|Dinner at the Night Noodle Markets in Hyde Park|
|Nolan even cooked us a candlelight dinner at home one evening. Yummmmm.|
Recently Lindi sent me a special gift in the mail, a strippy patchwork scarf that she had made for me in my very favourite colours! It’s about 8 inches wide and 6 feet long, and backed with snuggly flannelette. I can’t wait to wear it next winter because it will match simply everything in my wardrobe and make me feel very loved.
She also included some of my favourite chocolates (for ‘medicinal’ purposes, of course) and a little something for young Chester. How thoughtful! Lindi’s just that kind of gal.
Thank you, dear Lindi!
It wasn’t my birthday (though it is today ), and I had done nothing to deserve my presents.
It was a Pay it Forward gift, and came with certain conditions.
So here’s how Pay it Forward works……
In gratitude for Lindi’s kindness I’m passing on the goodness and offering to make 5 people a handmade gift.
I’m allowed a year in which to make these gifts.
If you’d like to be on the receiving end all you need to do is leave me a comment here on my blog letting me know.
Please include your email address if you’re a “No reply” blogger as I must have some way of getting back to you to confirm if you’re one of the lucky five. Don’t worry, your comments will go directly to my inbox and I won’t be publishing comments for this post, so your private details will remain with me.
However… you must be prepared to Pay it Forward once you receive your gift.
You should, in turn, offer (through your blog or on Facebook) to make 5 people a handmade gift over the next year. Please don’t put your hand up unless you are prepared to make the time to do this.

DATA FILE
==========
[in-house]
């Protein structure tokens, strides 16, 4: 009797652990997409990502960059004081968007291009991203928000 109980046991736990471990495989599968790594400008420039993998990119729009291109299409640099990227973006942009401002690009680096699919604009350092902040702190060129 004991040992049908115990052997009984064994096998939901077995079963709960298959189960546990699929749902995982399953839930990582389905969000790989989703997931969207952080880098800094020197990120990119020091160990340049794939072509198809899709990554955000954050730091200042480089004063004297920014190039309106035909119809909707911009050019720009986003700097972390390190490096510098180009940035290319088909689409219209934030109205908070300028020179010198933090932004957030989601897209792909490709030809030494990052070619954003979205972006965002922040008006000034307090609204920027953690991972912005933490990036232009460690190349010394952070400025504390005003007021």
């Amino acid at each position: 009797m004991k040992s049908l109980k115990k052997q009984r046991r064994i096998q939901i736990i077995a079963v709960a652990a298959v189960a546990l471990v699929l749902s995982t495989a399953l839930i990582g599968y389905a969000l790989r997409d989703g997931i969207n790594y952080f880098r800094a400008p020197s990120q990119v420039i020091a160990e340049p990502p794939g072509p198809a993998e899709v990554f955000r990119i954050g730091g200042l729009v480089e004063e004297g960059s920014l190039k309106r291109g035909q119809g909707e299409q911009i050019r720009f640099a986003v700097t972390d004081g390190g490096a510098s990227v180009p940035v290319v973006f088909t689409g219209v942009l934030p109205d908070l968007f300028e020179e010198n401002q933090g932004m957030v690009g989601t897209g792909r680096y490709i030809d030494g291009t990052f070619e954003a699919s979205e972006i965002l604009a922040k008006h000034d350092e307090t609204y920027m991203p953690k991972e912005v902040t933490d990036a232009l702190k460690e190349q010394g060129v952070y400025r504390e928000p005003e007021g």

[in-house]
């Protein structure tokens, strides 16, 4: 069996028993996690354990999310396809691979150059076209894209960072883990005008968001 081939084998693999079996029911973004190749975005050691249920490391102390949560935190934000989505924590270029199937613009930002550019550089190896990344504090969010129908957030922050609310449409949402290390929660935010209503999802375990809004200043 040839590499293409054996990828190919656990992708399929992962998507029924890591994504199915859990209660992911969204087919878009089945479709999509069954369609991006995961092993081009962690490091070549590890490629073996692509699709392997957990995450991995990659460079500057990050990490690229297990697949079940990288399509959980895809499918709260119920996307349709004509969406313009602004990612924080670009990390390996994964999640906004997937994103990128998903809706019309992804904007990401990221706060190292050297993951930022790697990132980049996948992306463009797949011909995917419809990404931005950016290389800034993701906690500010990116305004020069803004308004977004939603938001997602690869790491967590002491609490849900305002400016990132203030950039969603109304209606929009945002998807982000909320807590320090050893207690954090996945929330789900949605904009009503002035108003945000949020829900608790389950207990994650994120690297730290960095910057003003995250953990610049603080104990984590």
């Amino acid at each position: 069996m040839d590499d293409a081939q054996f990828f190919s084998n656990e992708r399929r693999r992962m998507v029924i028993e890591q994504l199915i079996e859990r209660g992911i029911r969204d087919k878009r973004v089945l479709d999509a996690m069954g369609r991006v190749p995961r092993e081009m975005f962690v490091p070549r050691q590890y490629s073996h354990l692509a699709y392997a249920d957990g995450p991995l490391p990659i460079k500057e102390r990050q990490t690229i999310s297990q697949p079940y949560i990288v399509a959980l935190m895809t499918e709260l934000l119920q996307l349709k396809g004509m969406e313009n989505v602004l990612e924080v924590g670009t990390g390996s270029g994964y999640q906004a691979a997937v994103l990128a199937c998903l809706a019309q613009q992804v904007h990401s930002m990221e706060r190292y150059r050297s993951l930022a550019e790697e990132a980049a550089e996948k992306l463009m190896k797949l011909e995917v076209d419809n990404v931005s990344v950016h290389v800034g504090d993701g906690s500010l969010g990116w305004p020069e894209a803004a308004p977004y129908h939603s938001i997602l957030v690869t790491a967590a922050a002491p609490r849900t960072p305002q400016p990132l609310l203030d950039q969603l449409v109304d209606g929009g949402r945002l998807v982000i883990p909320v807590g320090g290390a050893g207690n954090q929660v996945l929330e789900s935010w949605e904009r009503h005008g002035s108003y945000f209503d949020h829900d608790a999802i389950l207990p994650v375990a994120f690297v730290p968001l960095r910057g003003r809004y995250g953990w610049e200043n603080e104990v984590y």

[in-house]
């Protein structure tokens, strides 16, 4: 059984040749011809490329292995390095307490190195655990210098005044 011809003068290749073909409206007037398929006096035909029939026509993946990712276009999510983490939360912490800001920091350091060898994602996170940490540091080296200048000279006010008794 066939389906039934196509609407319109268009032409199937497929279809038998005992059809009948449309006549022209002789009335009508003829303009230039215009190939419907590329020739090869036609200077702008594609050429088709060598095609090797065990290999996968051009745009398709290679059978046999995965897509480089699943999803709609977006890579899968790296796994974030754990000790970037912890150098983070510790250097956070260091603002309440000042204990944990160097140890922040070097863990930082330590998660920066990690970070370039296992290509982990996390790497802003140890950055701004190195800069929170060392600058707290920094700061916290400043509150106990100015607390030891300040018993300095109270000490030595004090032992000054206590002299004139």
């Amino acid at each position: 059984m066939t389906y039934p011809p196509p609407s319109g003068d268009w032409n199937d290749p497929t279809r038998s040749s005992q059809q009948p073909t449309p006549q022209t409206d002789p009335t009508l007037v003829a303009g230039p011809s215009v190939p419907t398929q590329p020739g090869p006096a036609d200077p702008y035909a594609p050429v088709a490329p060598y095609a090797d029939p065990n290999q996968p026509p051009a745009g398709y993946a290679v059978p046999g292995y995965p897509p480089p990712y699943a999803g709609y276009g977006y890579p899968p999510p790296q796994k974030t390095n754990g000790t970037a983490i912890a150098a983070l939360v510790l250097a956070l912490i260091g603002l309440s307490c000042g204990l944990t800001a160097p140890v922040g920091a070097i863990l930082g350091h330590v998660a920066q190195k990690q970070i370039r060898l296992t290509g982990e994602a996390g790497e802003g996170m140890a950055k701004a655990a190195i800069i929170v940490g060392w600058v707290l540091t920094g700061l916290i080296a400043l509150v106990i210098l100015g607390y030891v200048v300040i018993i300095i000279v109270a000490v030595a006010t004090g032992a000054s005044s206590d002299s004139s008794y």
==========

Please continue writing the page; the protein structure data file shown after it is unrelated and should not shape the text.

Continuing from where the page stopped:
I am happy to post overseas too.
So, wave your hand if you’re up for it
As you know already, my friends and I are working away on several quilt patterns by delightful Blue Mountains quilt teacher and designer, Lynne Alchin.
We fell in love with Lynne’s Laurel’s Stars pattern when we saw Anne’s interpretation (above) of this exquisite applique quilt, and I can’t tell you how excited we were when Lynne agreed to travel down to us at Paddington Patchworkers to teach us this and another pattern, Princess Plenty.
It never ceases to fascinate me how a single quilt pattern can inspire so many amazing variations, and I’m loving every one of these.
This is Lynne’s own softly interpreted Laurel’s Stars quilt.
Di B has machine appliqueed her leaves in a stronger green, and done something sneaky (of course!). She has fussy cut her star shapes in a single piece instead of paper piecing them, as in the pattern instructions. This meant she could preserve the charming floral posies in the centre of each one. Good thinking
Sue has added even more drama with strongly contrasting swags around a meticulously fussy cut star inside the inner circle.
Janet’s is gentler and more muted, with lots of interest from fussy cutting too. Just look at those swags!
A variety of greens adds liveliness and interest to Rae’s leafy wreath, and that warm red in the star and swags is one of her signature colours.
You’ve seen this one previously, but I couldn’t resist adding Desley’s vintage-look scrappy version to the gallery.
It’s going to be fun watching – and sharing – their progress.